# How to calculate the probability of finding an electron in a box between 0.25L and 0.75L?

If the wavefunction of the electron in a box of length $L$ is $$\psi{(x)}=\sqrt{\frac{2}{L}}\cdot\sin{\frac{n\pi x}{L}}$$ What would be the probability of finding the electron between $0.25L$ and $0.75L$?.

From postulate 1 of quantum mechanics I know that $$1=\int_{0}^{L}{\psi(x) \psi^{*}(x)\,\mathrm{d}x}.$$

Trying out a similar reasoning leads me to think that the required probability is the integral $$\int_{0.25L}^{0.75L}{\psi(x) \psi^{*}(x)\,\mathrm{d}x}$$ which gives the answer as $0.5$. But the book gives the answer as $0.82$.

What is the problem with my method and can anyone explain me why the answer is $0.82$?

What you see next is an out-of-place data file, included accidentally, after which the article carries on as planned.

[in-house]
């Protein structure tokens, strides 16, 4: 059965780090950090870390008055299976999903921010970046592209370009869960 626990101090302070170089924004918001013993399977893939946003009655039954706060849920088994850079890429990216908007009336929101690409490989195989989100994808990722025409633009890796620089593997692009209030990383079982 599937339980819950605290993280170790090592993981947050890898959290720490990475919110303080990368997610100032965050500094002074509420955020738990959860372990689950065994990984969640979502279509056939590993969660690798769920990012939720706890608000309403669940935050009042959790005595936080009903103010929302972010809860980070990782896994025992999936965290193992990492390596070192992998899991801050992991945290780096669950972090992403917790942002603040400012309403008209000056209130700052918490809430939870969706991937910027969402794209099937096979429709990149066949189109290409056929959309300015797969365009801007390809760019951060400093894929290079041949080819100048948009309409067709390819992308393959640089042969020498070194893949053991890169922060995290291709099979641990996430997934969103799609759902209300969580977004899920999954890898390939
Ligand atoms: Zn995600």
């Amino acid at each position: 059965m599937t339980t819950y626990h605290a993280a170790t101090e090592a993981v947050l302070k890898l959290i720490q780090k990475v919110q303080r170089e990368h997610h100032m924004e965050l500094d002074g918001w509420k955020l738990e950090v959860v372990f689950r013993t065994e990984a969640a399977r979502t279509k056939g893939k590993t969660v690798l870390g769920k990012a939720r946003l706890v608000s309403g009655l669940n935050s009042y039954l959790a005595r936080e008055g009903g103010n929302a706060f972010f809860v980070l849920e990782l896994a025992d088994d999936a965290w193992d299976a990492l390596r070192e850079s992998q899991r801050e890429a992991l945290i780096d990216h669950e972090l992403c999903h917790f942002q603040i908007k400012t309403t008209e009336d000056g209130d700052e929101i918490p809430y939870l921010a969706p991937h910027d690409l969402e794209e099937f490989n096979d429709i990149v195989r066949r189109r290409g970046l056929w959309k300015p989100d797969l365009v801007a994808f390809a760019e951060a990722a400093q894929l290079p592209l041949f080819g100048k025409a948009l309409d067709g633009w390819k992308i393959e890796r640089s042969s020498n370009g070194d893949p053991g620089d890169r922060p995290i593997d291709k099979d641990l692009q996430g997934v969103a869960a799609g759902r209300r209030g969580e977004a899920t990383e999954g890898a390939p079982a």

• Have you tried to calculate the integral by finding the Antiderivative of $\psi(x) \psi^{*} (x)$ and then substituting the integration limits in? – Philipp Sep 27 '13 at 5:05

You have the reasoning correct, so I suspect you made a mistake in your integral calculation. The probably of finding the particle between $a$ and $b$, for the $n$-th state, is indeed given by:
$$P_n(a,b) = \int_a^b \left|\psi_n(x)\right|^2\, \mathrm{d}x$$
but if I do the calculation for the ground state ($n = 1$), I find the same results as your textbook:
$$P_1\left(\frac{L}{4},\frac{3L}{4}\right) = \frac{1}{2} + \frac{1}{\pi} \approx 0.818$$